Another Aussie sweetheart who’s been a recent addition to my subscription list is the supremely awesome Michael Finch. Even though his channel is fairly new, this ridiculously talented little starlet is only seventeen years old and self taught – can you imagine what he’ll be up to by the time he’s 21?! For an even better look at what this babe has created in the past, check out his Instagram – I nearly died when I saw it. He is, literally, AMAZING.
I find Maya’s voice so soothing and calming. It’s like going into zen mode, watching her channel! Maya Mia reminds me a bit of Lauren Curtis, only Maya is from Tanzania (one of my ultimate dream holiday destinations!). She looks are, in a word, perfection. They are pristine. She posts a really nice balance of soft/mutable/’wearable’ looks, as well as some great bright and fun looks too. And by the way, she has the most flawless skin ever!
Like Leesha from XSparkage, Lauren was one of the first ce-web-rities in the makeup world, dating back to the days of MySpace. And, I’ll just say it – this chick is nuts. Stacked lashes, rhinestones, fifty-colours-at-a-time kind of nuts. Her style is definitely not for the faint-hearted – but if you can kind of get past the ‘oh my God’ thing, you will see that the original Queen Of Blending is one ridiculously talented lady.
This Irish born Aussie would make any fairy jealous. Ultra wide-eyed and beautiful, Michelle’s style is quite delicate, with a pristine sort of femininity that’s hard to replicate. I originally found Michelle when I was searching for reviews of Zala Hair Extensions, and I just fell in love with her after that! If you want honest reviews and a lovely, lady-like disposition, give her channel a whirl.
I hope all these amazing babes will keep you occupied and keep your creative mind satisfied for a while! Don’t forget to subscribe to any that you love and be sure to give your favourite videos a ‘thumbs up’ (they tell me vloggers love that).
Do you have a favourite beauty blogger? Please link their channel in the comments, I’d love to check them out!
I was in the mood for a bit of colour this morning – more than usual, that is. I’ve had a bright yellow Inglot eye shadow in one of my palettes for years that I hadn’t ever worn. I decided to bust it out today, using it as the spring board (no pun intended!) for this lovely Spring inspired look! Did you see it on Instagram?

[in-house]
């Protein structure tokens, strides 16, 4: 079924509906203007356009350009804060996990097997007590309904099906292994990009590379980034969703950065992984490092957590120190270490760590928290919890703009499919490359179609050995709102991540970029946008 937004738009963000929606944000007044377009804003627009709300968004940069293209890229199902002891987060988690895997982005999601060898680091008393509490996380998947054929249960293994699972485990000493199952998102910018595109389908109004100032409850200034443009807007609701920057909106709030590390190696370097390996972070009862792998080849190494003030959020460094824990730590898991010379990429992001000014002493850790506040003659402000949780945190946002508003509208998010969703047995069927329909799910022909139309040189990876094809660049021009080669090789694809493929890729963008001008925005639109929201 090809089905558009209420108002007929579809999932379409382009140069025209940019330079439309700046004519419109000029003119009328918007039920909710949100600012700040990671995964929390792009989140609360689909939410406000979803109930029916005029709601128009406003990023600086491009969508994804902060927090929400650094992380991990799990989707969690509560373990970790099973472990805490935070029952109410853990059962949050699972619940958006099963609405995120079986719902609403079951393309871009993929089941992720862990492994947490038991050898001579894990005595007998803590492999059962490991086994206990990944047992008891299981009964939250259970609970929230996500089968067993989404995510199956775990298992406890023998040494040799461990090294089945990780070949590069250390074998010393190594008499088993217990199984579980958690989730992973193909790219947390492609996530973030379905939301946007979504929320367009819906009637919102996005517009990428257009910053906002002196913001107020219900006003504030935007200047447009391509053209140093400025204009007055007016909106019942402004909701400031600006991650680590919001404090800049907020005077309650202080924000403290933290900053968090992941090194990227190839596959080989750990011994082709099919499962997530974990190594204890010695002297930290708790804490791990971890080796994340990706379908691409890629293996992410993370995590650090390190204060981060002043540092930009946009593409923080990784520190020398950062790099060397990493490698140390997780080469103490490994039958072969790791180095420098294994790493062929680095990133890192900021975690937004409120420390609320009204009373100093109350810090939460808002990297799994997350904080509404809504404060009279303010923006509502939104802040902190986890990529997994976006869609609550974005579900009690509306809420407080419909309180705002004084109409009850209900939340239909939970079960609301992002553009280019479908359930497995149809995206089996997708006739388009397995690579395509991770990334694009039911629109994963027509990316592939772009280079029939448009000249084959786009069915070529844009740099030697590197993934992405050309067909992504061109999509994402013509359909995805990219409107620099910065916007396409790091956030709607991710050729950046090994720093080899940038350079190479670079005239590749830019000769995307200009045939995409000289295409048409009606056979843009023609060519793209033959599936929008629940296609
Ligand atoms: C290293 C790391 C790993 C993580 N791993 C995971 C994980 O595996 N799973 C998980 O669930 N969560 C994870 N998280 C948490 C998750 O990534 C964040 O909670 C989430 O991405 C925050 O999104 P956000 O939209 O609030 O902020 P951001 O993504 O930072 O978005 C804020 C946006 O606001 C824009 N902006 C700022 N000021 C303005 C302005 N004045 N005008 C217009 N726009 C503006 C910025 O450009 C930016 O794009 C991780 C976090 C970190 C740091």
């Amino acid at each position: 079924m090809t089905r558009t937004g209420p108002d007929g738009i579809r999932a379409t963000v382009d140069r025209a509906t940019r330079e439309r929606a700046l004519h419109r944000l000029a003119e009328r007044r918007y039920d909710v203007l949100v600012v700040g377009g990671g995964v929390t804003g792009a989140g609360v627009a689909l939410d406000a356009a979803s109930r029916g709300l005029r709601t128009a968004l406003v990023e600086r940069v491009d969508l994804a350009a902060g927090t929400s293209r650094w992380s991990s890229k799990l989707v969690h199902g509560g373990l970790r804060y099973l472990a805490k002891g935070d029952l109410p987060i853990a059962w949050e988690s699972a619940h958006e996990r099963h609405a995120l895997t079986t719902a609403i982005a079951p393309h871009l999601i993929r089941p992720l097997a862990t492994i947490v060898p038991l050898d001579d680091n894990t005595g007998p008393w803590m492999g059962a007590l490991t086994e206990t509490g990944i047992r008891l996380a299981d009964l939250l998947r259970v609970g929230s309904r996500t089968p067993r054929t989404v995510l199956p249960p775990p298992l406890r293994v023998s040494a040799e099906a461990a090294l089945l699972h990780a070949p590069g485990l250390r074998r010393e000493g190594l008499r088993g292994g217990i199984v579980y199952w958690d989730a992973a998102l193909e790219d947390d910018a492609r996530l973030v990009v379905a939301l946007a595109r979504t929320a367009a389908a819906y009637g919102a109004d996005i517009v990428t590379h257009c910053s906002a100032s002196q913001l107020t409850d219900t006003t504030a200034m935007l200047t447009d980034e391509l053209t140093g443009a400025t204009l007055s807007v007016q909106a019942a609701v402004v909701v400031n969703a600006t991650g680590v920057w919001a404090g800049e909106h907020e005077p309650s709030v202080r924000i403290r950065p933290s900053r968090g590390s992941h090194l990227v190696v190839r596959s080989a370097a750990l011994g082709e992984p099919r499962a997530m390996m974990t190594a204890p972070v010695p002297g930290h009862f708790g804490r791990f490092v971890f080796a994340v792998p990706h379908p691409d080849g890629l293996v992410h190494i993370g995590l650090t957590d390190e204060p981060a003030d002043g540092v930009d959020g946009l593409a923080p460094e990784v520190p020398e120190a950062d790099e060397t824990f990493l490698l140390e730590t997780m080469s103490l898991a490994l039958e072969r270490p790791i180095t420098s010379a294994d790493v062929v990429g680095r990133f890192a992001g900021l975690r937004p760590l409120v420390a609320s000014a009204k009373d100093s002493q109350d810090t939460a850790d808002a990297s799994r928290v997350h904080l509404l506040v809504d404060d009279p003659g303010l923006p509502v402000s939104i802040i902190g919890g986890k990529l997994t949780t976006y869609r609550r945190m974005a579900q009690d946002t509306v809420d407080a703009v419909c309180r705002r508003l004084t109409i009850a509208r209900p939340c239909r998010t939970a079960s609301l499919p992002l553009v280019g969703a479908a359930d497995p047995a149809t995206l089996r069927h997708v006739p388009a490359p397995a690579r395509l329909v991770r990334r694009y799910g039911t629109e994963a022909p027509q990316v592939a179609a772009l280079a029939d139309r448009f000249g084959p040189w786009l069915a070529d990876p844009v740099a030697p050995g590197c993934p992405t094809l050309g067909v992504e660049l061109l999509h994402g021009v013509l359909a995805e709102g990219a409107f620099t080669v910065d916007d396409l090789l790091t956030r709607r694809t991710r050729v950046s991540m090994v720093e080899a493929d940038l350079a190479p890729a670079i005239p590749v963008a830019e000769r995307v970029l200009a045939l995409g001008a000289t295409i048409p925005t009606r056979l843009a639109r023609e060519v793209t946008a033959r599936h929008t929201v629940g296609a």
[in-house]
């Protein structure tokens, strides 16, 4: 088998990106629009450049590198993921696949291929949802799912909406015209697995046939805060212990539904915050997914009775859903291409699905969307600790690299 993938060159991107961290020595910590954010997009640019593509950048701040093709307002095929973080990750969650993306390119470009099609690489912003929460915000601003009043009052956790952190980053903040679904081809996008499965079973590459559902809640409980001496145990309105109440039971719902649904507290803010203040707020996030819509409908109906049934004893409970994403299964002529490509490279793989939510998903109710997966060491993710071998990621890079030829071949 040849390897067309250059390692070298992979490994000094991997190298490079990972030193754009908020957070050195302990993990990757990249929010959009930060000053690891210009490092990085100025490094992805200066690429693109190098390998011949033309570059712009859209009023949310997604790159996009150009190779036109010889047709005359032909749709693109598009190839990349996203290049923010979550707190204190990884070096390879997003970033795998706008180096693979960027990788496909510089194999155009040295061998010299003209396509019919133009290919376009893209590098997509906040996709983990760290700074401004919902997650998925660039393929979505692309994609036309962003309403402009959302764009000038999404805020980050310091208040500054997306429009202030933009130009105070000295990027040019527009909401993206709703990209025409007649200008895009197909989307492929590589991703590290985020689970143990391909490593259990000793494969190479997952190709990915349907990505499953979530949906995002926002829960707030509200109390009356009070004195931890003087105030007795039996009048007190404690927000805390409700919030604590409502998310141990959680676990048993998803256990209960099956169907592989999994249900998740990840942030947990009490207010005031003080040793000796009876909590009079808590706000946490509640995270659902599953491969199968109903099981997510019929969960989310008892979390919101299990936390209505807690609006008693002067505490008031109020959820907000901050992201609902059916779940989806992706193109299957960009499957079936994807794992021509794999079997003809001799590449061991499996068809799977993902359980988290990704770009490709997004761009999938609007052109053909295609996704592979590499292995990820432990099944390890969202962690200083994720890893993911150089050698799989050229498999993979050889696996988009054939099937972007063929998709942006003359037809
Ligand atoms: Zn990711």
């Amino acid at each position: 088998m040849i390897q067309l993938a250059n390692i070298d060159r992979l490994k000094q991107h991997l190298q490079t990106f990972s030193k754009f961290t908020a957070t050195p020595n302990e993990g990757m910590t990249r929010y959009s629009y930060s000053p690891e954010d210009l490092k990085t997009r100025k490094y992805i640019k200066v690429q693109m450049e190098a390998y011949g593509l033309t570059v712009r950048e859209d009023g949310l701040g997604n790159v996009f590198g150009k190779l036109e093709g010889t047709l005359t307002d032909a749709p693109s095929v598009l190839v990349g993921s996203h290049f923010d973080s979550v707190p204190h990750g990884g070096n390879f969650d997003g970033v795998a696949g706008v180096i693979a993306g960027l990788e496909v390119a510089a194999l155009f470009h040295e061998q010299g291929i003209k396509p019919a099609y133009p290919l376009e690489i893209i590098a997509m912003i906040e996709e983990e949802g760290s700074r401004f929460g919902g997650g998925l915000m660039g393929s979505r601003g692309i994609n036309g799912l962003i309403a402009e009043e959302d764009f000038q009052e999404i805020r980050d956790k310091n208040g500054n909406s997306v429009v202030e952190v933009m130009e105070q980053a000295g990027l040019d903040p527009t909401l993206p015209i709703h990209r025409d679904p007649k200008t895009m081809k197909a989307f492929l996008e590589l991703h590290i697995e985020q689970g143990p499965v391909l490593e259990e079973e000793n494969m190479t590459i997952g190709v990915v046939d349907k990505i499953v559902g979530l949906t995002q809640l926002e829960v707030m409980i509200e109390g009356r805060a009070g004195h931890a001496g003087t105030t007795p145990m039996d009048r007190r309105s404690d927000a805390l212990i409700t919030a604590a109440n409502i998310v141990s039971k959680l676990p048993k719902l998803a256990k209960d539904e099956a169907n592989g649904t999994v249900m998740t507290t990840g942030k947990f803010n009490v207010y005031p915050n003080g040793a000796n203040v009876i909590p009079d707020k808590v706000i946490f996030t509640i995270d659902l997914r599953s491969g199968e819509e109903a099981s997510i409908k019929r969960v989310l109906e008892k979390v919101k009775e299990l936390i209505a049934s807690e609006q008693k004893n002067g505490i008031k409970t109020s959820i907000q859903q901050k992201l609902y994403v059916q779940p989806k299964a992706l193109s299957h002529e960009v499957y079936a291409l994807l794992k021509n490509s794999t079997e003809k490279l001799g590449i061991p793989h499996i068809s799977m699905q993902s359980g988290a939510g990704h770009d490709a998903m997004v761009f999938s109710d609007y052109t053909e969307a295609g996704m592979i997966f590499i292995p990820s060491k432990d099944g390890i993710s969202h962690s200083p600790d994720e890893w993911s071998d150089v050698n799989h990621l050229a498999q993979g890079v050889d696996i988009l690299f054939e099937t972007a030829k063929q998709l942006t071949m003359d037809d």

Whenever I use bright eyeshadow colours, I use my NYX Jumbo Eye Pencil in ‘Milk’ as the base for the colour. The pencil is a thick, waxy, opaque white cream that hold shadow colour perfectly and intensifies colour tenfold.
Directly on top of the white base, I used three Inglot eyeshadows to get a solid colour, and then used some matching shimmery colours from my 88 Palette over the top.
I hate the term ‘whipped’. It might be my feminist side talking, but man, it just conjures images of a cattle ranch and a disobedient bull that’s run afoul the herd, unknowingly creating chaos, with a cowboy beating it half to death into submission.
I’ve never been the ‘crazy girlfriend’. I’ve never called a boyfriend, screaming blue murder, demanding to know where he is. I’ve never told a boyfriend he ‘can’t’ do anything or see anyone. I’ve always maintained that I’d never to do a partner what I wouldn’t like to have done to me; I need my freedom, and I recognise that in all my family, friends, and lovers.
Dudes occasionally just need to surround themselves with other dudes. They need to drink, laugh, make jokes and generally get their testosterone on. It’s no big deal. Girls do it, too – I know I have attended countless wine-and-chatter fests with my girlfriends, dissecting our relationships, eating cheese and crackers and discussing our current makeup faves. However – and I can’t speak for ladies everywhere, here – we’ve never expected our friends to cancel their plans to attend.
Unfortunately, the term ‘whipped’ seems to have replaced the expectation of common courtesy in modern relationships. If a guy has to decline an invitation to ‘after footy drinks’ because he made plans to have dinner with his girlfriend’s family, it’s because he’s ‘whipped’. Not because he has clear values and expectations of his relationship, but because his girlfriend ‘made him’.